Google announced yesterday that it will grow its research at its Zurich, Switzerland, lab to include research in the fields of machine intelligence, natural language processing and machine perception—all branches of artificial intelligence (AI) and machine learning.
Google has frequently stated AI and machine learning will play a significant role in its future. To learn why Google chose its Zurich lab for this research, I asked Dr. Felix Moesner, CEO of Swissnex. Swissnex is a technology consulate located in Cambridge, Massachusetts, that promotes collaboration between Switzerland’s universities and industry and their peers in Cambridge.
What Zurich has to offer
Zurich, widely recognized as a world banking center, is also a powerhouse for university and industrial research. It is the home of Swiss Federal Institute of Technology in Zurich (ETH) where Albert Einstein received his PhD. A technically educated Cambrian (person from Cambridge) relocated to Zurich would find its university-inspired community familiar.
Google is pursuing a global pool of specialized talent in Zurich to enlarge its research center. AI and machine learning are very academic pursuits, with most research still taking place in university labs. Google is looking to find people with the right skills and education to help create its future of intelligent systems that can perceive, interact and communicate with the real world like humans. The academic bias of AI and machine learning research makes locating near a leading technical university essential for recruiting the best talent and to foster ongoing research with university labs.
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The Max Planck ETH Center for Learning Systems located in Zurich was founded by ETH and the Max Planck Institute to undertake basic research into fields Google has a deep interest. The center is investigating theoretical principles of learning and how it can be applied to real machines to evolve machine learning and machine perception. The goal is to understand how machines can learn like humans, independent of learning a task. For instance, a human does not need to be repetitively trained to navigate difficult terrain, whereas machines must by ingesting and processing massive amounts of data.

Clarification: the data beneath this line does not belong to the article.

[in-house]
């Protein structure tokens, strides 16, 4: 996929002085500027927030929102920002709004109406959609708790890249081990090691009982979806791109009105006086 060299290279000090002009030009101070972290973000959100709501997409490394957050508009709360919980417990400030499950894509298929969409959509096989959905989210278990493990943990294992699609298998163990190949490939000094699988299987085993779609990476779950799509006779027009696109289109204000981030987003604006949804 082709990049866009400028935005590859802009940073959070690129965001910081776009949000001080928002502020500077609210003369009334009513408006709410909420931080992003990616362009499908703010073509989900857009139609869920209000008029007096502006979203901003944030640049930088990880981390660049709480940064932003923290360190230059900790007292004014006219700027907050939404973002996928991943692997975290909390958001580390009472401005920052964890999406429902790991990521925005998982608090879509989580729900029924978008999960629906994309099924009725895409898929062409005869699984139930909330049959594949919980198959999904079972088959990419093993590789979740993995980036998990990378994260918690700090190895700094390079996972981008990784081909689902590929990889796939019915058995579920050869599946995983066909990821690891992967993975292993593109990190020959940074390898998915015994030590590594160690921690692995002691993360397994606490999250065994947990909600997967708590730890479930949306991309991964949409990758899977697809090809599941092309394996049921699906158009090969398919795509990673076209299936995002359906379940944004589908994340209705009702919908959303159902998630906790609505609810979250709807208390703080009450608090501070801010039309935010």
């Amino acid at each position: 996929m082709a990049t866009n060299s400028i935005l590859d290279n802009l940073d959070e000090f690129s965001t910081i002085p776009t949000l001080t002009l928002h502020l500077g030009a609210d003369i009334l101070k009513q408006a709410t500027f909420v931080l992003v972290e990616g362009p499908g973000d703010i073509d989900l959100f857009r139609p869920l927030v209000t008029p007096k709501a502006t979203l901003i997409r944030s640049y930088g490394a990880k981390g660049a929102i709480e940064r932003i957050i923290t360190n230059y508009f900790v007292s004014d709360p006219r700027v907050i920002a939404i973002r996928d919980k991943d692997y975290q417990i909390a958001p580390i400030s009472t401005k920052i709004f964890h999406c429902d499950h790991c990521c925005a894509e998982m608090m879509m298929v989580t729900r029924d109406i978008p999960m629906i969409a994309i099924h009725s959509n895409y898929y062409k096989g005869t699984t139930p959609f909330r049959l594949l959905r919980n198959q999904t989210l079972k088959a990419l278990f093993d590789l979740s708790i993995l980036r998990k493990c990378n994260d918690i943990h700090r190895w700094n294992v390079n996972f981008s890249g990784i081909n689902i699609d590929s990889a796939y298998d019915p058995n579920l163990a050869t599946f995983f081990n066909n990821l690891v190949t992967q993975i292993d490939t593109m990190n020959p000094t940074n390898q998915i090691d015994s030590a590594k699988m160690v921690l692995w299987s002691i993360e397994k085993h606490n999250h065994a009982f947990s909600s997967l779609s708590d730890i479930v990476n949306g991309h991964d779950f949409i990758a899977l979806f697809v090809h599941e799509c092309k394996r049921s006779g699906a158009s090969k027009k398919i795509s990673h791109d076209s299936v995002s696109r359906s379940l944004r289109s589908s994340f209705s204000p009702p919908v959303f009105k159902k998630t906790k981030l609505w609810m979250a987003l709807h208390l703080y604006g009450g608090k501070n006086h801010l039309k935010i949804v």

ETH Zurich is considered a peer by MIT, and both institutions collaborate on research. It has a larger number of students, and it ranks in the top 20 in some some surveys of the top 10 technical universities in the world.
Zurich is on a short list of places that companies consider when planning a new research facility in fields such as computer science, material science, biotechnology and pharmaceuticals. Disney, Google and IBM (a four-time Nobel winner for its research in its Zurich Lab) all have invested in research centers there. Novartis, Hoffmann La Roche and Biogen, representing the pharmaceutical and biotechnology fields, also have invested in large labs there.
Research is a big decision because large investments must be made years and decades ahead of products that must generate billions of revenue dollars to pay back the investment. Switzerland ranks first in the 2015 Global Innovation Index compiled by Cornell University, Insead and the World Intellectual Property Organization.
Zurich is also perceived as an attractive place to relocate. Ranked second among 230 of the world’s cities in the 2016 Mercer Quality of Living Ranking, Zurich leads other AI and machine learning technology hubs; San Francisco is in the 28th position, and Boston is in the 34th position. With more holidays and longer vacations, an expat can completely change his cultural surrounding with a short trip to another country. Flight time from Zurich to Paris is a little over an hour. Zurich’s location usually isn’t a source of friction when persuading skilled and well-educated people to relocate.
The close proximity of European cities and Switzerland’s fantastic transportation system makes it possible to reach most European cities, except those in Scandinavia, in about an hour. This feature makes Zurich a true research hub because a researcher can conveniently collaborate with others in lab and university locations in other European cities with just a day trip. It’s so convenient that it would make a frequent American city hopper jealous.
It’s doubtful that Google decided to just hire some more PhDs in the Zurich office. The company in its data-driven-style would have quantified all the attributes Moesner described in making this decision.